Participants with smaller wounds, defined as baseline diameter < 6 cm:
1a: 48.96
2a: 38.95

Participants with large wounds, defined as baseline diameter ≥ 6 cm:
1b: 526.63
2b: 183.75


NotesIn participants with bilateral ulceration, the right leg was included as the study limb

Numbers of participants (%) who withdrew, with reasons:
Group 1: total = 27/99 (27%)
Refused treatment (12); acute infection (1); admission (7); allergy (6); moved (1)
Group 2: total = 33/101 (33%)
Refused treatment (11); acute infection (12); admission (5); allergy (2); died (2); moved (1)


Risk of bias

BiasAuthors' judgementSupport for judgement

Random sequence generation (selection bias)Unclear risk"200 patients with VLUs assessed by continuous wave ultrasound and plethysmography were randomly allocated to each treatment group, stratified by initial maximum ulcer diameter 2-4 cm and >4 cm, using a block length of 4 within each strata." It was not stated how the sequence was generated

Allocation concealment (selection bias)Unclear riskNo information provided

Blinding (performance bias and detection bias)
Participant blinded to the intervention
High risk"this was not a blind study"

Blinding (performance bias and detection bias)
Outcome assessor blinded to the intervention
High risk"this was not a blind study"

Incomplete outcome data (attrition bias)
Drop out rate described
Low riskDropout rate described (60/200 participants)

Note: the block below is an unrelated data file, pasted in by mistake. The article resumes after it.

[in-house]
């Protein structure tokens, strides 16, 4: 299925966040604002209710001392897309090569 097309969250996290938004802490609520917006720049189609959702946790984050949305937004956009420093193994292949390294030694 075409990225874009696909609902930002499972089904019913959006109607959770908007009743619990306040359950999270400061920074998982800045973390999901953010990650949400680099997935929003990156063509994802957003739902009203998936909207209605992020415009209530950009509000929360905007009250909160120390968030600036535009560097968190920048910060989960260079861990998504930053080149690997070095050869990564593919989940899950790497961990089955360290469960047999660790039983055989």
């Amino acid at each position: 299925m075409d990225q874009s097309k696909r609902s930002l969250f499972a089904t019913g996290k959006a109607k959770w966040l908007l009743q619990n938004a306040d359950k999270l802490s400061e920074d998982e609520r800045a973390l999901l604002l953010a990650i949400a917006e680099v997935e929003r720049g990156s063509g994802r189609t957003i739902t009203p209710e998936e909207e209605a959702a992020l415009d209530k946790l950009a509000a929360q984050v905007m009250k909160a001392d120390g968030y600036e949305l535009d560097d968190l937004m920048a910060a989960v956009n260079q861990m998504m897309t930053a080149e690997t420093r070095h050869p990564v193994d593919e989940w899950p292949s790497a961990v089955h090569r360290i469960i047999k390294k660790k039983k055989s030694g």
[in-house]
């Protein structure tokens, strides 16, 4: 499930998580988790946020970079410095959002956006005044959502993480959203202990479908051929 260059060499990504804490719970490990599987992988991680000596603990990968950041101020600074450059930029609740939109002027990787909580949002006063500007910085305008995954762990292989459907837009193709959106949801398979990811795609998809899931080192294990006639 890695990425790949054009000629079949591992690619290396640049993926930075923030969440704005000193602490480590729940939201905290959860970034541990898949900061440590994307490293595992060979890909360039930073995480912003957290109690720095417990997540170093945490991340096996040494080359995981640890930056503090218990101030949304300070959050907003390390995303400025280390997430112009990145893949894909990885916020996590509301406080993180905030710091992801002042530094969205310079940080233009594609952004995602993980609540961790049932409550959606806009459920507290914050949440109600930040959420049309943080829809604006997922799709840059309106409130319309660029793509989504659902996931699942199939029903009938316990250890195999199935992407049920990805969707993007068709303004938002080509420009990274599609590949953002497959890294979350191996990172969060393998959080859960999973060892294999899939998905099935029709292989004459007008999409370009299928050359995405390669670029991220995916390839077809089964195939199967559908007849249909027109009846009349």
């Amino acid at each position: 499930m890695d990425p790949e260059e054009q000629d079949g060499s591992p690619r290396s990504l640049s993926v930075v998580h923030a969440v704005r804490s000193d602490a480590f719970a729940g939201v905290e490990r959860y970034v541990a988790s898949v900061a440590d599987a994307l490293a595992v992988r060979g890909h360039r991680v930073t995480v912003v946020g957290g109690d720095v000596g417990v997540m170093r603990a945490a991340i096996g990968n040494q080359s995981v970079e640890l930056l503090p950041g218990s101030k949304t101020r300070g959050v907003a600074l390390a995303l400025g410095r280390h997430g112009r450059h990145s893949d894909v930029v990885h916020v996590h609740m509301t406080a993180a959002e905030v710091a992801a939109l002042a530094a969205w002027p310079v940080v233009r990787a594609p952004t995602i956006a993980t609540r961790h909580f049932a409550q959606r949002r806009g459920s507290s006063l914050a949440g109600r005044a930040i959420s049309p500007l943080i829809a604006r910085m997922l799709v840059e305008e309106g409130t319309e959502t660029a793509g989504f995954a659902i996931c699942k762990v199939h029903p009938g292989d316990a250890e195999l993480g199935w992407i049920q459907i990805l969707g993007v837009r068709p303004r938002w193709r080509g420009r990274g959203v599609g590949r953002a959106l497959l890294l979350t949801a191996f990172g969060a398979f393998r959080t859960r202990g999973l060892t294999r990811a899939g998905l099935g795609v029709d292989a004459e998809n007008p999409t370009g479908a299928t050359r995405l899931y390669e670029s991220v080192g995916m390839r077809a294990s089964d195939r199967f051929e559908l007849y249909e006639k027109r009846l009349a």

Incomplete outcome data (attrition bias)
Drop out rate acceptable
High risk"70% completed the trial"

Incomplete outcome data (attrition bias)
ITT analysis
High risk"Five patients did not receive their randomly allocated treatment because of clerical errors. Two patients received biofilm instead of Betadine and three patients received Betadine instead of biofilm. Statistical analysis was performed on basis of treatment received"

Baseline factors comparableHigh riskOf those with larger ulcers at baseline (> 4 cm diameter), Group 2 included more participants with larger ulcers and wounds of longer duration

Steele 1986

MethodsRandomised controlled trial conducted in the UK (Northern Ireland)


Participants60 participants with active venous leg ulcers for at least 3 months and at least 2 cm2 surface area were recruited; data on 57 participants are presented:
Group 1: 29 (completers)
Group 2: 28 (completers)

Mean ± standard error baseline ulcer area, mm2: Group 1: 1759 ± 397; Group 2: 1264 ± 291
Mean ± standard error baseline ulcer duration, months: Group 1: 16.3 ± 2.5; Group 2: 16.6 ± 2.7

Day-to-day ulcer pain reported as none/mild/moderate/severe at baseline:

Group 1: 12/5/3/9 (n = 29)

Group 2: 9/8/4/7 (n = 28)

Unclear whether wounds were clinically infected at baseline (but it appeared that those with infected ulcers might have been allowed into the trial).


Interventions1. Various topical agents including antibiotics, antiseptics, hydrophilic agents, topical steroids and bland agents. Compression bandage applied to the whole leg, and changes occurred 3 times a week
2. Ulcer cleaned with normal saline, sprinkled with cadexomer iodine and dressed with gauze. Compression bandage applied to whole leg, and changes occurred 3 times a week

All patients were treated in a community setting


OutcomesPrimary outcomes:

Complete healing at 6 weeks:
1: 1/29
2: 3/28

Mean percentage change in ulcer area at 6 weeks (values read from figure):

1. -18% (n = 29)

2. -22% (n = 28)

The trial authors reported that the between-group difference was not statistically significant (P value 0.31)

Secondary outcomes: